The former Spartan great, who led Skyline to three straight state championships, could follow the accolades of former BYU quarterbacks Jim McMahon, Steve Young and Ty Detmer. Each of these BYU greats won the O’Brien Award — McMahon in 1981, Young in 1983, and Detmer in 1990 and 1991.
This year’s list, compiled by a subset of The O’Brien National Selection Committee, featured 38 of the nation’s top collegiate quarterbacks who were picked based on their performance last year and their expectations heading into the 2011 season. Heaps is one of eight sophomores on the list.
The field of candidates will be narrowed to 16 semifinalists Oct. 24. The O’Brien Foundation and selection committee will announce three finalists Nov. 21 and the winner will be announced Dec. 8.
In addition to the O’Brien attention, Heaps is on the cover of the Athlon Sports College Football 2011 preseason football magazine. He shares the cover with Stanford’s Andrew Luck and Boise State’s Kellen Moore. Luck is regarded as the No. 1 quarterback in the nation and the likely top pick in next year’s National Football League draft. Moore, from Prosser, has been one of the nation’s premier signal callers, too. So Heaps is in fine company.
Where are they now?
List of local athletes playing college football this fall based on most current rosters available:
Heaps has come a long way in a year. This time last year, he entered fall camp expecting to share quarterback duties with Riley Nelson. The two shared the position in BYU’s season-opening 23-17 victory against Washington. Heaps completed 13 of 23 passes for 131 yards against the Huskies. When Nelson suffered a season-ending shoulder injury against Florida State on Sept. 18, Heaps became the starter for the remainder of the season.
He ended it with a record-setting MVP performance against the University of Texas-El Paso in the New Mexico Bowl. He was the first BYU freshman quarterback to start in a bowl game. Heaps completed 24 of 34 passes for 264 yards and four touchdowns in the Cougars’ 52-24 victory.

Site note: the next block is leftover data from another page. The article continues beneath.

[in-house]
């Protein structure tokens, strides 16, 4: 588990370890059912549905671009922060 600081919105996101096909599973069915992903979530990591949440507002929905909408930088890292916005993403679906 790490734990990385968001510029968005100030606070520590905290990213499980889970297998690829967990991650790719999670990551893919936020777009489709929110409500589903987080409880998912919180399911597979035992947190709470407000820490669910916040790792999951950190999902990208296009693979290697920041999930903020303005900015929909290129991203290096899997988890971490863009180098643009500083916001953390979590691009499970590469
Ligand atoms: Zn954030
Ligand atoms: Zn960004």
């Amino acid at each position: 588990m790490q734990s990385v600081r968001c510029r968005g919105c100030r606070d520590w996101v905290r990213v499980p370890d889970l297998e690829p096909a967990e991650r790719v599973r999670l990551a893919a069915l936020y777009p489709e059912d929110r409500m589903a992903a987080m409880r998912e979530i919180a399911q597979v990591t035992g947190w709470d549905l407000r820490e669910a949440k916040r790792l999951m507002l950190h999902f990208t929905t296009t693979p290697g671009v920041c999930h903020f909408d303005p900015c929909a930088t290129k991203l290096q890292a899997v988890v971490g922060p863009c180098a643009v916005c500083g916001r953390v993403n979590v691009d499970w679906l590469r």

The four touchdown passes gave Heaps 15 on the season, another record for BYU freshmen quarterbacks. He broke Detmer’s record by two.
Heaps was selected to the College Football News Freshman All-American Team as an honorable mention.
Besides all of the football attention, the other big news in Heaps’ life came in late June this year when he married Brooke Shaw, whose father was a former BYU player.
Patriots moving in different directions
Three of Liberty High School’s standouts from last fall are moving on to the college ranks. Two of them are actually changing places after committing to other schools.
Quarterback Trey Wheeler is heading north of the border. He signed a letter of intent to play for Simon Fraser University, which is a member of the Great Northwest Athletic Conference. Simon Fraser is the only Canadian team in that conference, which includes Central Washington.
Wheeler had been recruited by several schools and was offered a scholarship from the University of Wyoming.
“He went up to Simon Fraser and liked the program and the academics. He felt it would be a good fit,” Liberty coach Steve Valach said.
Chandler Jenkins, the 3A KingCo Conference offensive player of the year last fall, is a walk-on at Washington State University. Jenkins had originally committed to the Air Force Academy. He is scheduled to play as a slot receiver for the Cougars.